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How to Create a Website for Your Small Business

How are digital images (photographs) prepared for display on a Web page?
JPEG is the graphics format that is used to display images on the Web. These are the steps to put photographs on your website pages: 1. Scan original photographs or artwork and save in JPEG format on your computer OR Download images from a digital camera to your computer OR Have slides or negatives converted to JPEG format by a service bureau and then load them into your computer. Size and optimize the JPEG files for the Web Set to 72 dpi or use “Save for Web” function Full-sized images should be 450-600 pixels wide (so there is no horizontal scrolling) Thumbnails should be less than half that size To size, optimize, and sharpen, use such software products as: Adobe Photoshop Adobe Photoshop Elements JASC Paint Shop Pro.

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How to Create a Website for Your Small Business

What is the best way for you to build the pages for your website?
At this stage, you will lay out the website and generate HTML code, to create the pages for your website. To display your Web pages, computer instructions are sent to the browser on how to do this. These instructions are a computer language called HTML. HTML refers to Hypertext Markup Language and consists of a set of tags that tell Web browsers how to display text and graphics. To build and maintain a website, you can: • Hire a Web developer to do the work and maintain the site • Hire a Web developer to do the initial site and then to teach you to take over the maintenance • Learn how to use a Web authoring tool and do it yourself. HTML can be coded directly into a text editor program or can be generated with a Web authoring tool, such as: • Dreamweaver by Macromedia • FrontPage by Microsoft • GoLive by Adobe.

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How to Create a Website for Your Small Business

How do you upload your website and Web pages onto the Internet?
To transfer your HTML files and image files from your local computer to the server at your ISP, you will use software that uploads all your files. This process is called File Transfer Protocol (FTP) and is done using an FTP program, such as the following: • FETCH for the Mac from Fetch Softworks shareware that can be purchased for a small fee WS_FTP for the PC from Ipswitch FTP Explorer from Microsoft.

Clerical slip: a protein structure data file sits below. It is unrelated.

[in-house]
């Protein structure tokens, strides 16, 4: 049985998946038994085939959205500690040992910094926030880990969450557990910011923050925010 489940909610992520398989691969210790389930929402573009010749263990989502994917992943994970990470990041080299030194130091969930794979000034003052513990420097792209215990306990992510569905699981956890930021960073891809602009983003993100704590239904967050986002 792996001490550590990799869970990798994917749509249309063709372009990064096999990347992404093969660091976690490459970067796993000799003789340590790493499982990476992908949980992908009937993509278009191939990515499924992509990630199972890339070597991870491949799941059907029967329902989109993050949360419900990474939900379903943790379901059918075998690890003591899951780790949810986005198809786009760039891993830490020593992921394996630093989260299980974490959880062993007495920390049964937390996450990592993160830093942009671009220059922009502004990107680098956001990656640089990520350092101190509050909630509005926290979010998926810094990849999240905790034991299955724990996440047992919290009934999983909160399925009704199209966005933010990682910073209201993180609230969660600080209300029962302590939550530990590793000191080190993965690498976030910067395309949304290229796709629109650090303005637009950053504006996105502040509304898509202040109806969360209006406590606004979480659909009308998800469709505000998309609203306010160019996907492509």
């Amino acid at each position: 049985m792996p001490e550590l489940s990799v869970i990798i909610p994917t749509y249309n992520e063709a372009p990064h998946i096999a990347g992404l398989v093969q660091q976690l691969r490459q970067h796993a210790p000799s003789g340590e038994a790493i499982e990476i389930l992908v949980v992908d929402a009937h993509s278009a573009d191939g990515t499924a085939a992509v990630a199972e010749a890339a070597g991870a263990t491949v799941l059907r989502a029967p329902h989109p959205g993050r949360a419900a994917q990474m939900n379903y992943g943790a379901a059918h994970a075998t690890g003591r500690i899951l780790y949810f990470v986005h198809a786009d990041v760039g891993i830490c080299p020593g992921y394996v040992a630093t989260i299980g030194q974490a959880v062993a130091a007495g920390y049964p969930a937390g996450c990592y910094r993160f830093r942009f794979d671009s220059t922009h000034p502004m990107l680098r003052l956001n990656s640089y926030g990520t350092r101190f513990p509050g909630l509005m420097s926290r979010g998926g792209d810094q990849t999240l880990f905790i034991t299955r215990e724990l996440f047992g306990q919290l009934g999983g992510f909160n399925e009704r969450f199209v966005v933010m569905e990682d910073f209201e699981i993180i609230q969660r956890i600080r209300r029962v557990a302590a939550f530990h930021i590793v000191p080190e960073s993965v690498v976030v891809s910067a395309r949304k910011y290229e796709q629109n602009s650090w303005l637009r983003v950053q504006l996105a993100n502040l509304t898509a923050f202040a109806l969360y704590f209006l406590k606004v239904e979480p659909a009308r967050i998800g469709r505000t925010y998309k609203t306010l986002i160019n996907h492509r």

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How to Create a Website for Your Small Business

What do you need to take into consideration about your visitors’ computers, their operating systems, and their browsers?
To provide ease of use for visitors to your website, you need to take into account the technical capabilities of their computers and hardware—the possibility of low bandwidth and different configurations. Think about how your visitors will see your Web pages and your graphic images on their computer. You do not want to exclude potential customers with older browsers, smaller screen size monitors, and dial-up connections. • • • • Dial-up modems are still the most common type of connection. Plug-ins, as Flash or Quicktime, may not be installed or visitors may have older browsers that cannot handle more recent technology. Monitor sizes are typically set to 800x600 pixels for viewing. The Web displays at 72 dpi (dots/pixels per inch) maximum (as different from 300-600 dpi on the printed page).

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How to Create a Website for Your Small Business

How will you keep your website current, accurate, and up-to-date?
For a professional and effective website, you need to maintain the pages of your website. Some administration of the website is necessary after it has been installed, particularly if your products or services change regularly. You may need to update content and images, add or change text and photos. Some of the options that you have for maintenance are: • • • • Learn how to size and optimize images, add to HTML code, and FTP to the Web hosting server at your ISP. Contract with a web development service or technical individual to maintain your website at a monthly or as-needed fee. Set up your website with only contact information, so that no, or minimal, maintenance is required. If you link to other sites, check these links on a regular basis to be sure that they still work correctly or to find out if they need to be updated if they have changed.

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How to Create a Website for Your Small Business

Design Considerations
What is the order of importance of content from your visitor’s perspective?